2002 Soccer Recap
Womens Soccer Battles Through Difficult Season;
However Program Optimistic About Future
womens soccer team entered the 2002 season with high
expectation, but unfortunately were not able to live up to
the billing. The Commodores had qualified for every SEC Tournament
since its inception back in 1993, which is a streak of nine
years. Unfortunately, the SECs longest streak came to
an end this season.
The Commodores entered the final weekend of conference action
with an opportunity to qualify for the tournament despite
their season long struggles. Following a tie to Louisiana
State and a come-from-behind victory by Arkansas, their opportunity
unfortunately fell short.
"We came into the season with high expectations, possibly
a (NCAA) tournament team and definitely a SEC Tournament team.
Unfortunately, the ball didnt bounce our way, and we
dropped some games we shouldnt have which really hurt
us in the long run. I think the important thing is we learned
a lesson from it and now this season is serving as a motivating
factor for the future."
This years struggles stemmed from an inability to score
goals. While the Commodores defense yielded only 24
goals, their offense was only able to score 19 goals. The
lack of goals had nothing to do with not enough opportunities,
as Vanderbilt outshot its opponents by a 244-189 margin. The
Commodores lost seven games by one goal, but were shutout
in six contests this season.
"We had a difficult time scoring goals. We just couldnt
finish and put the ball in the back of the net. We did a great
job of keeping possession of ball and creating scoring opportunities,
which is evident by our high number of corner kicks. Our mentality
on being able to put the ball in the back of the net is what
needs to be addressed."
Despite a difficult season, there were several bright spots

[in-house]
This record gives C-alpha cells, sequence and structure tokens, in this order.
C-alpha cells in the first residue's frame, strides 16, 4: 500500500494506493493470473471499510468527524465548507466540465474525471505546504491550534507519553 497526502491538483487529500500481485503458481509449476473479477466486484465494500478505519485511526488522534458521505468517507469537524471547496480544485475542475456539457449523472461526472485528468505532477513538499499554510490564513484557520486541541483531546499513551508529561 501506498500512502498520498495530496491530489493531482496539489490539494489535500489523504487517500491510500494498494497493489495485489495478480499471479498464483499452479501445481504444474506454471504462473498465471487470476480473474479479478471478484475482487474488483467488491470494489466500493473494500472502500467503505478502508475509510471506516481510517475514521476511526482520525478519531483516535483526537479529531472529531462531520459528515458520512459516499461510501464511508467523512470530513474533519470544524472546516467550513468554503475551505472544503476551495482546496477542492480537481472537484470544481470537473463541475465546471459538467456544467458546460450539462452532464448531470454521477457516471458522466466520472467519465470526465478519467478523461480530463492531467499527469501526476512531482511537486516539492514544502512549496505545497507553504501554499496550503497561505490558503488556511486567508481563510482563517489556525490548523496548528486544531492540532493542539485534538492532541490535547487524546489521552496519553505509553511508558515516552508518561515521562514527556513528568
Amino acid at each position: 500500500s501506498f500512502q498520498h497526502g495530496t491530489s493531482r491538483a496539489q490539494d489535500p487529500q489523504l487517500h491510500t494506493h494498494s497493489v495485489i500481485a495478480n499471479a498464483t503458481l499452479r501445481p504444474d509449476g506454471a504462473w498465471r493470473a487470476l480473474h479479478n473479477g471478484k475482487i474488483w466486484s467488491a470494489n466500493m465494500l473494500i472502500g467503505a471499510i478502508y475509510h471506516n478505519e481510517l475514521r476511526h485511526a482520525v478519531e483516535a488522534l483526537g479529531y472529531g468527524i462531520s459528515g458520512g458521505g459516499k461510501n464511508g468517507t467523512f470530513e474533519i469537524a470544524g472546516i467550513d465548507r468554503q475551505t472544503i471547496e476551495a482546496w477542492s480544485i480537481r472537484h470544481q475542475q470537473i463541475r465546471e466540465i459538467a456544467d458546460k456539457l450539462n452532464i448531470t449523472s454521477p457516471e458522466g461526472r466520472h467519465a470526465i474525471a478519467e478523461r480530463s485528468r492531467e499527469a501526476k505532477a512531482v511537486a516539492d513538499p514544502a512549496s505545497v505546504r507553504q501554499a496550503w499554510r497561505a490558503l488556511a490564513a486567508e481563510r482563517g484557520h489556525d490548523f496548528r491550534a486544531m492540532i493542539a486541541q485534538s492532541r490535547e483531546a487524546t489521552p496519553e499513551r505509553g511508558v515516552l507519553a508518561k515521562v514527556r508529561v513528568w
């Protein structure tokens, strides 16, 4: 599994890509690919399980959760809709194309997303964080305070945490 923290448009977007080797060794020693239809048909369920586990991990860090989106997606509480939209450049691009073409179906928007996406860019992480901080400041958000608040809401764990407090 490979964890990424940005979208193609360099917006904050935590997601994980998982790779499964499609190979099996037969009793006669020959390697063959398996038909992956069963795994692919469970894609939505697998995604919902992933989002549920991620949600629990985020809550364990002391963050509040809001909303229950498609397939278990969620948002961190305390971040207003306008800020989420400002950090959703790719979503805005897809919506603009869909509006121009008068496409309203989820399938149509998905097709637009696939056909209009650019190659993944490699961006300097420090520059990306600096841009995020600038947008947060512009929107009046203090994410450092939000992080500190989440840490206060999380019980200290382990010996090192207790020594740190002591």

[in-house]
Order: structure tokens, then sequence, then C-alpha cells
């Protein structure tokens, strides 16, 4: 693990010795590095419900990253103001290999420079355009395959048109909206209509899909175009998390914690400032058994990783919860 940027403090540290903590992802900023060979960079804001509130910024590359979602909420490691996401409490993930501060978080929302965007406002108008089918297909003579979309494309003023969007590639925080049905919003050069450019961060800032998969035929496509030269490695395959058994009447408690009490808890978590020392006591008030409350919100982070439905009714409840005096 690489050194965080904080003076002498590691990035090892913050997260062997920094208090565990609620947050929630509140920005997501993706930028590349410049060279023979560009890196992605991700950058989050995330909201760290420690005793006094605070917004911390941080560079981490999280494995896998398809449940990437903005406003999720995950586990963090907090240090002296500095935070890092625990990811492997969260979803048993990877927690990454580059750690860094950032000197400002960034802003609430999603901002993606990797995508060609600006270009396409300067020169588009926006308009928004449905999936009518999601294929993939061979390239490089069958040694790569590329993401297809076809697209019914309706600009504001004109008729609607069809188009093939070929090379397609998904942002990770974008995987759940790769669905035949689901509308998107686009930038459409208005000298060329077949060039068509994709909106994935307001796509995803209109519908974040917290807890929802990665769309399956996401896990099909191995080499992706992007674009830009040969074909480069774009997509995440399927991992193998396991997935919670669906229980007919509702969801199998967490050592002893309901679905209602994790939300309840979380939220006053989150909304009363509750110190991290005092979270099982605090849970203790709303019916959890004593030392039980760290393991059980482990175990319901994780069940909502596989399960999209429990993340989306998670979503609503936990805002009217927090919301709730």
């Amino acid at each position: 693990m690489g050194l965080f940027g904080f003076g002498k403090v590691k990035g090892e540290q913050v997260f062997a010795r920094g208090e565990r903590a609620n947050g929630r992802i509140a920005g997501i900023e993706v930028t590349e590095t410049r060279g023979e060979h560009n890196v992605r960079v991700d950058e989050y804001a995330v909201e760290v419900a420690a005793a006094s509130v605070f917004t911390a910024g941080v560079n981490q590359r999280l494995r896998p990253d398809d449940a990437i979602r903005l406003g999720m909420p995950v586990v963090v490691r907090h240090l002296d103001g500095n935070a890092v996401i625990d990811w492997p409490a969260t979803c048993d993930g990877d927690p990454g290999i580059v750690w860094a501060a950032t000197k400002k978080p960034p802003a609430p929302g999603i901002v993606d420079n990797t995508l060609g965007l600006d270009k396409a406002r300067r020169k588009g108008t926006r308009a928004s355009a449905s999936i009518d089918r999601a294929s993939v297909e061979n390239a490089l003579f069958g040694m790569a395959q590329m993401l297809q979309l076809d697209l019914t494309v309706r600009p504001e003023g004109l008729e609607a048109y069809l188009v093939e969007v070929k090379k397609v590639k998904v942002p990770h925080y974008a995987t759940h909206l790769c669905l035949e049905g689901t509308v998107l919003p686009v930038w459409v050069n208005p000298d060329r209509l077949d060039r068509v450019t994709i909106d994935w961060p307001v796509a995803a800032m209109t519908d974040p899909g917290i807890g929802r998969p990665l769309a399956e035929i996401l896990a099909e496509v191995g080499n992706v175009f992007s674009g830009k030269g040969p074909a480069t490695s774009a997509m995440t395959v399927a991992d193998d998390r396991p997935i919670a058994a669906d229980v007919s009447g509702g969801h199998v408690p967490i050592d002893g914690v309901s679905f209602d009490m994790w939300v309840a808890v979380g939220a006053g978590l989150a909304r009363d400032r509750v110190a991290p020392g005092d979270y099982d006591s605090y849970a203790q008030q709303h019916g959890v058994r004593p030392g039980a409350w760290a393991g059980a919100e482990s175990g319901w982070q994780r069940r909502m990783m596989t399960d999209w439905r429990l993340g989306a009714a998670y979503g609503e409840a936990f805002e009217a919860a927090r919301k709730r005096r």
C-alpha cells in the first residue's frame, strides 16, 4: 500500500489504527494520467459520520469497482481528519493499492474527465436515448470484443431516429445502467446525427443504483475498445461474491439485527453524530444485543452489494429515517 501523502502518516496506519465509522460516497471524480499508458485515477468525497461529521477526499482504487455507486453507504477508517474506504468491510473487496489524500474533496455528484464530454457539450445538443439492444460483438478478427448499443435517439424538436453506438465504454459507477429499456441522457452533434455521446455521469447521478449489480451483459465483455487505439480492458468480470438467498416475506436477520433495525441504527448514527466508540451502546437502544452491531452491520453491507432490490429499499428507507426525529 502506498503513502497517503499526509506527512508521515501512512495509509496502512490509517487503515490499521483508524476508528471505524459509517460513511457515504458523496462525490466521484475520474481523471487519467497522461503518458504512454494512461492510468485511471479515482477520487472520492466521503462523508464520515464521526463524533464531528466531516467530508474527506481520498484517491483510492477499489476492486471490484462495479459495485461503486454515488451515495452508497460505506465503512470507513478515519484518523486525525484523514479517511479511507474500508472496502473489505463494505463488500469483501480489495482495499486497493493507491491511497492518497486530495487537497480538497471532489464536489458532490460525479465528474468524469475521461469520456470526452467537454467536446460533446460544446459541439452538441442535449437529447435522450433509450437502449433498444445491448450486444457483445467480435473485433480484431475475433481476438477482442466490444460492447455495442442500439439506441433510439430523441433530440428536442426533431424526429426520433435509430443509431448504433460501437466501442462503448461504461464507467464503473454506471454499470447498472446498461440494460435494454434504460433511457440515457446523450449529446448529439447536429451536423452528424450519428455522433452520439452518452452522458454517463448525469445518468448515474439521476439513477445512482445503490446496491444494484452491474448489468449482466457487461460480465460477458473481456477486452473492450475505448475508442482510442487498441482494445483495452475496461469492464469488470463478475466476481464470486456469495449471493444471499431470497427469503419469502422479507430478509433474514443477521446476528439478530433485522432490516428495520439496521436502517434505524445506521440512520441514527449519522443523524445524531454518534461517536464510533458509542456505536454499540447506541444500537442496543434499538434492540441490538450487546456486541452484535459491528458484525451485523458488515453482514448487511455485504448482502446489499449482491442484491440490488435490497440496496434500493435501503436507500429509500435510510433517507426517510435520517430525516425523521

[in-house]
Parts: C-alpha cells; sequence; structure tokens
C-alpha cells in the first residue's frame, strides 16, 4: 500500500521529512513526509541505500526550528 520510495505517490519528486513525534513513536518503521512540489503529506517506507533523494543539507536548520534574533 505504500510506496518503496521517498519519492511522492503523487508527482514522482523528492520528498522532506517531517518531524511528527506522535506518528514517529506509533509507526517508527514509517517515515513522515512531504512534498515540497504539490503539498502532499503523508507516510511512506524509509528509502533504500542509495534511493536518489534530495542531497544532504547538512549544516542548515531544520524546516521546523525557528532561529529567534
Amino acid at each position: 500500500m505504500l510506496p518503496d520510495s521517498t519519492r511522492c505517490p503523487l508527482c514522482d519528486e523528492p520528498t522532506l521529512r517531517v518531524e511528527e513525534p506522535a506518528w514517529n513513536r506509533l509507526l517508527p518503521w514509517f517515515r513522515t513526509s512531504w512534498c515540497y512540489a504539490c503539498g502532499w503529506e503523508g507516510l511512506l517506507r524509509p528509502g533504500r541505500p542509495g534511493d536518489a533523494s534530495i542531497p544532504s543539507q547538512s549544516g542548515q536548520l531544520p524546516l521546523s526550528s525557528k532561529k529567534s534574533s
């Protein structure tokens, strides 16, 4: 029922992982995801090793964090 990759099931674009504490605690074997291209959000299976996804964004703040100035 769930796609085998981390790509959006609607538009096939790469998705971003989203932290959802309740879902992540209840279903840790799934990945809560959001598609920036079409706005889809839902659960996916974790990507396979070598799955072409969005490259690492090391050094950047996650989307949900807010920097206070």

throughout the season.
Jennifer Lewis earned All-SEC honors, as she was named to
the first team. As one of the mainstays in the Commodores
line-up, she was one of four players to start all 16 games
this season. While her statistics might not support the statement,
Lewis was one of Vanderbilts most dangerous offensive
players this season. Even though she finished the season with
only two goals and one assist, Lewis was third on the team
with 41 shots. One of her highlights this season came against
then No. 21-ranked Tennessee, when she scored the only goal
of the contest to give Vanderbilt a 1-0 victory in Knoxville.
The victory over the Lady Volunteers had added significance
because it was the eighth-consecutive year the Commodores
have defeated a nationally-ranked team. Vanderbilts
win over Tennessee was its second-straight shutout, as it
defeated South Carolina the week before in Nashville, 2-0.
Junior Esther Thompson, who was in her first season after
transferring from Texas A&M, recorded both shutouts in
the two wins. Thompson had a fairly solid season, as she had
a 1.42 goals against average while recording 65 saves.
Jen Talavera finished as Vanderbilts leading point scorer
for the season, as she tallied four goals and two assists
for 10 points. Talaveras strongest offensive output
came in the season finale against Marquette, where she tallied
two goals. Senior Katharine Carroll was second on the team
with two goals and two assists for six points.
One factor that also can be attributed to the Commodores
struggles this season was their difficult schedule. On top
of playing a challenging SEC schedule, Hills team also
played a highly competitive non-conference slate. Five of
Vanderbilts seven non-conference games were against
teams that qualified for the 2002 NCAA Tournament. The Commodores
went 2-3 against these opponents, which included victories
over Southern Methodist and Marquette. Their three loses to
NCAA Tournament teams came against Southern California, Loyola
Marymount and Texas.
Carroll, Kelly Kulsrud, Lizzy Johnson, Marissa OLeary
and Lauren Whitt concluded their soccer careers at Vanderbilt
this season, and one thing that can be said about these five
is they definitely went on a roller-coaster ride when it comes
coaching changes. As freshmen, they dealt with the loss of
Ken McDonald, who left prior to the start of the season. Following
McDonalds departure, Robbie Church took over the reigns
for two seasons before leaving a similar job at Duke.
The seniors concluded their collegiate playing careers under
the tutelage of Hill. For these five to stay in tact through
all the changes is a testament to their loyalty to Vanderbilt.
The seniors played in a combined 289 games over their four